Cyberbullies and Community Standards

It has taken me a few days to recover from the intense energy and excitement of attending, participating in and speaking at the OSCMS 2007 (and sundry adjunct events of equal intensity and delight), and so I've been publicly quiet so far about the obscene and possibly illegal cyberbullying that has happened in the past several days regarding one of my favorite bloggers, Kathy Sierra.

If you've somehow had your feedreader in the sand this past week, here's a brief snippet of what Kathy wrote about it on Monday:

We all have trolls--but until four weeks ago, none of mine had threatened death. (The law is clear--to encourage or suggest someone's death is just as illegal as claiming you intend to do it yourself).

At about the same time, a group of bloggers including Listics' Frank Paynter, prominent marketing blogger Jeneane Sessum, and Raving Lunacy Allen Herrel (aka Head Lemur) began participating on a (recently pulled) blog called meankids.org. At first, it was the usual stuff--lots of slamming of people like Tara Hunt, Hugh MacLeod, Maryam Scoble, and myself. Nothing new. No big deal. Nothing they hadn't done on their own blogs many times before.

But when it was my turn, somebody crossed a line. They posted a photo of a noose next to my head, and one of their members (posting as "Joey") commented "the only thing Kathy has to offer me is that noose in her neck size."

The horror gets worse. For more background on this, I refer you to Kathy's own post on the thing, and these various excellent posts on BlogHer here, here, here, here, here and here.

On a couple of email lists, I've expressed the feeling that to respond to trolls is to feed them -- to give them the validation they so crave. They're online terrorists, in effect, who behave the way they do to get attention, and in general I believe it's counterproductive to elevate their status to some sort of Public Enemy, for that gives them exactly what they want, and has the unfortunate effect of elevating them to your status. My sense was that with regard the Mean Kids garbage, the best response was to respond by ignoring these depraved individuals, encouraging the prompt deletion of such content, and moving on.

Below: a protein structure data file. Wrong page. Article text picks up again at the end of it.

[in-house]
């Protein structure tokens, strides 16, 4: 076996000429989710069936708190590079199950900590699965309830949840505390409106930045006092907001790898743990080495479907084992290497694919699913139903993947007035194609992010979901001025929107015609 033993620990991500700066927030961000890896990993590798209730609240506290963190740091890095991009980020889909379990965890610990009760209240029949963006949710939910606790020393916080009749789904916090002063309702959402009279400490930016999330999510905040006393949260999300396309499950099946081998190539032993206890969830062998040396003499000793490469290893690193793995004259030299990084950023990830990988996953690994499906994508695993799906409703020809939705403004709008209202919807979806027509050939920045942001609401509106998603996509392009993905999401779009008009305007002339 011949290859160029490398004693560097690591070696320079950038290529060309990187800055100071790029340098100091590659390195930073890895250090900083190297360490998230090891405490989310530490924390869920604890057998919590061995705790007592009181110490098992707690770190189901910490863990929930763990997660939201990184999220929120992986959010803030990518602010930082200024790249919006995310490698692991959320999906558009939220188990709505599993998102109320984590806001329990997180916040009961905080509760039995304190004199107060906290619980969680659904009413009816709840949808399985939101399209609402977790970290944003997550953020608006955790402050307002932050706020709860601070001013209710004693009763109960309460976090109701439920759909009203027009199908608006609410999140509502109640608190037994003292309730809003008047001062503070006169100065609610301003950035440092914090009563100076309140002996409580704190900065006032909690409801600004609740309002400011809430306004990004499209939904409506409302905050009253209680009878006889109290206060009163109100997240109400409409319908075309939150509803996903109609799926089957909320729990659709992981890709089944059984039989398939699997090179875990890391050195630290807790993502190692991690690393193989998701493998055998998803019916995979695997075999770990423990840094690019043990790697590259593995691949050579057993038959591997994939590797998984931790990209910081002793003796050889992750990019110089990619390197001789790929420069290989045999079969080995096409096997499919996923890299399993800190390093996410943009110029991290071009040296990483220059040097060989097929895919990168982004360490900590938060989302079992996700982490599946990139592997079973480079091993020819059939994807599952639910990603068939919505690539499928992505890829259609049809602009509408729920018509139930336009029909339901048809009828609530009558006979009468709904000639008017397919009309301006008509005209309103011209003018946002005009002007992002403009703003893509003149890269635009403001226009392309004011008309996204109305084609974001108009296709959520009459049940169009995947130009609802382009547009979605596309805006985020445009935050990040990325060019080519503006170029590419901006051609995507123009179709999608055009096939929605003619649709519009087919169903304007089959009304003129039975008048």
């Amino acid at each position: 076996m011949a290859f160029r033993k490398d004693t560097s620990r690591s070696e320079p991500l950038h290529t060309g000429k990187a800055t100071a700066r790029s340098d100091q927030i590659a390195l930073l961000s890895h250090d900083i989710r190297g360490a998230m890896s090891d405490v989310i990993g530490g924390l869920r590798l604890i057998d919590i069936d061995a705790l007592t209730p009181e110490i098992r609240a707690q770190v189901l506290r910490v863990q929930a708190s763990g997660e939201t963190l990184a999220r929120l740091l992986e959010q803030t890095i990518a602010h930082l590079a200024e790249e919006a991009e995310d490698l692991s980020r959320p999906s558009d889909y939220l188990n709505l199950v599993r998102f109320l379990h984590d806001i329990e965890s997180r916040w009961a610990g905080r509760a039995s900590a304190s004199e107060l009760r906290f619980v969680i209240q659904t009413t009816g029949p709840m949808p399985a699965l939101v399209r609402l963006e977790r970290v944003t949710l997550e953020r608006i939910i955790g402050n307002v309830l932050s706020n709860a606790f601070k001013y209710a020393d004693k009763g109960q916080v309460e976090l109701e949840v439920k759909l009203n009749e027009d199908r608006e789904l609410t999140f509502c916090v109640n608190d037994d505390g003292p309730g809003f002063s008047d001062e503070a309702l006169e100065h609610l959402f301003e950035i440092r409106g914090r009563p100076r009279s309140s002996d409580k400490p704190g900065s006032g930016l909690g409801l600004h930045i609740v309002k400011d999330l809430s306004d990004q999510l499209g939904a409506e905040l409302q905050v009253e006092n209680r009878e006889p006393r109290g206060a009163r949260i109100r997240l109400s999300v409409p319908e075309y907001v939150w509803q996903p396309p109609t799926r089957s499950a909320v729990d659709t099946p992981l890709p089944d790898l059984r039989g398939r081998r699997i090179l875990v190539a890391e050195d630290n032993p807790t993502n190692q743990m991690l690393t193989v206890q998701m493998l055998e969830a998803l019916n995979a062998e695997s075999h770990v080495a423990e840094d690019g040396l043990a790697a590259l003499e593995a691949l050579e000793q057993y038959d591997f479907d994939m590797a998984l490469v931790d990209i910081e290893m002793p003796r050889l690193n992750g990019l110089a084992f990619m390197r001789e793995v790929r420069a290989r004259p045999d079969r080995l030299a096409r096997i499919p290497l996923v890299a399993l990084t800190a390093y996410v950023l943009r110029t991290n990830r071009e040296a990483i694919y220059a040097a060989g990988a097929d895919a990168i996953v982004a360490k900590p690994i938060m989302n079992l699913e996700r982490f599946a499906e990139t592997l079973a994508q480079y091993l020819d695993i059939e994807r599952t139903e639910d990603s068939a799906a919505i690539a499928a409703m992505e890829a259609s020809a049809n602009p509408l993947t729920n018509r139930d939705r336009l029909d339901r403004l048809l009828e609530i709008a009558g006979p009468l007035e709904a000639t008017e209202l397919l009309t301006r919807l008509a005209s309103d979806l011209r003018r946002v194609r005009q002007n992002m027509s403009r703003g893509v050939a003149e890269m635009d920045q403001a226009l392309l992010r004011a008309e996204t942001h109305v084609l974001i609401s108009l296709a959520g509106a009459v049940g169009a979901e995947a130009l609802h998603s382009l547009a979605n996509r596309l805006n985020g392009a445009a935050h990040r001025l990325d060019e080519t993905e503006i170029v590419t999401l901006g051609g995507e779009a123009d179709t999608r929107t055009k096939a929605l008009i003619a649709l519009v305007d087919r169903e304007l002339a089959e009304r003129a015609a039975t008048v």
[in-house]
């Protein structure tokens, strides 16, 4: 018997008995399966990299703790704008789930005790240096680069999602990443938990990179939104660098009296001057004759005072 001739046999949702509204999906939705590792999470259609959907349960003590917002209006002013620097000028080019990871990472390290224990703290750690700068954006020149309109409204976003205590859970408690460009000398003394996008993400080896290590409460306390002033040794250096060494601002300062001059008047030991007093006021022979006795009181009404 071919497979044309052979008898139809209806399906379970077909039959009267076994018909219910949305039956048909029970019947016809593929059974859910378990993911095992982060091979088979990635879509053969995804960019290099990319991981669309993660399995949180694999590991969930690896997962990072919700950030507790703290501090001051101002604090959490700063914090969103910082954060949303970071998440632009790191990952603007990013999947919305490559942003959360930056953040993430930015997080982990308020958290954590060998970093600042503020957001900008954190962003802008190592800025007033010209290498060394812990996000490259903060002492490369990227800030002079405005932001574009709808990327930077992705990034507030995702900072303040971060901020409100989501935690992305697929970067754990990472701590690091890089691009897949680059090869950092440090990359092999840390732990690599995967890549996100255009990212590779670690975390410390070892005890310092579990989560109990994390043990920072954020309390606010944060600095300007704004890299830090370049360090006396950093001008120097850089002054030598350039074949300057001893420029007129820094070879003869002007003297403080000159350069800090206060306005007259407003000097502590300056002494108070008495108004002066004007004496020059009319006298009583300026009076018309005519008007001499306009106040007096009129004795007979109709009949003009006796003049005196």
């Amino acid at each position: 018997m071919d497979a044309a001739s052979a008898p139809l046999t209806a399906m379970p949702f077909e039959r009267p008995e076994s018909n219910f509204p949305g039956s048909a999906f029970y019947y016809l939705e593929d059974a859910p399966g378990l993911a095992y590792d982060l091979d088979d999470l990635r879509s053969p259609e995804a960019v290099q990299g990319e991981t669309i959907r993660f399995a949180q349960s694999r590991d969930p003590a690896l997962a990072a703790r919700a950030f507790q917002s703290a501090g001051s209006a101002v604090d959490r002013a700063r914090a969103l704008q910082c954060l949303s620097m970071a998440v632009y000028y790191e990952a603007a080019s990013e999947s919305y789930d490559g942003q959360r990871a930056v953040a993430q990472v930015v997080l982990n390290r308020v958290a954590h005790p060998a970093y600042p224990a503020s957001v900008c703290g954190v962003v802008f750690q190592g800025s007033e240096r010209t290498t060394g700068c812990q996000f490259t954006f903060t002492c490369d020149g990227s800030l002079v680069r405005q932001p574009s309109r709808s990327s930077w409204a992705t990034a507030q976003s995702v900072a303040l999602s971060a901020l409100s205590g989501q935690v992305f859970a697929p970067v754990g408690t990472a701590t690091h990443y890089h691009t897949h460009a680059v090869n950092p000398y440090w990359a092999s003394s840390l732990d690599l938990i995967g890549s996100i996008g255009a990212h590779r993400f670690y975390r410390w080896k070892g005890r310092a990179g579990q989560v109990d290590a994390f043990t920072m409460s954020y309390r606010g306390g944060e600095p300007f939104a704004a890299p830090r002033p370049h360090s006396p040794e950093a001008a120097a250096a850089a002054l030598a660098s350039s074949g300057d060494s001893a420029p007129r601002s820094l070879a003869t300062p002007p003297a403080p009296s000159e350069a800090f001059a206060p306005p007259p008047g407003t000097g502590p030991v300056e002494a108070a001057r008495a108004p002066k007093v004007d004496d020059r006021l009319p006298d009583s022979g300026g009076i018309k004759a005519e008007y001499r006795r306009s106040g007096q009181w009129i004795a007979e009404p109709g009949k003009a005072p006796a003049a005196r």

Mine was not the popular sentiment. In fact, there has been an incredible groundswell of push-back against the Mean Kids trolls, to the point of declaring today, March 30th, as Stop Cyberbullying Day. For better or worse, and I prefer to think it's for the better for now, what has happened to Kathy, and untold other women and men who've been subjected to this kind of online abuse since USENET days, cyberbullying has become the topic of the day.

It's an essentially important subject in this "web 2.0" world of online communities. How do we "police" (for the lack of a better word) such patently offensive and possibly illegal behavior while at the same time while keeping the internet free?

In my session on Building Online Communities, held Thursday last week at OSCMS 2007 (video), we arrived at the subject of dealing with trolls about 2/3 of the way through, and stayed there long past our hour we were allocated. And it became clear that there was no single way. Some folks had more permissive attitudes -- let the trolls vent and be ignored -- while others said it's best to be more proactive, and suspend or ban trolls to protect the community in question.

One thing was agreed: It's essential for the community to have clear standards of behavior, standards which are publicly posted and there for anyone and everyone to refer to in case of any questionable behavior.

What's clear about the meankids.org case is that we're not just dealing with any ordinary trolling, but rather posts that seem to threaten violence, posts that strike me has hate speech. I don't see how we, as a civil worldwide web society, can accept such behavior, and we're long overdue for a public discussion on what really is "acceptable" online.

Personally I'm against any new laws, as threatening violence already is a felony in most jurisdictions, and I hate to see efforts to make the web less like a jungle turn it into a zoo. But I hope the special day today helps start a serious discussion of online community standards.

And maybe, just maybe, some of the misogynist twits out there will realize that their self-indulgent kicks result in real harm of others.
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Comments

I feel the best way to defend Kathy is to state, first and foremost, what she believes in, and what she is defending, that she is attacked in this manner.

Living down here in Argentina, and working with Drupal and the Drupal Community, but far away from the blogging life, I would very much like to be able to take a stand with the sister.

But I must offer my ignorance as to what her positions are and why she is being attacked in this manner.

More people should be aware of this, I feel.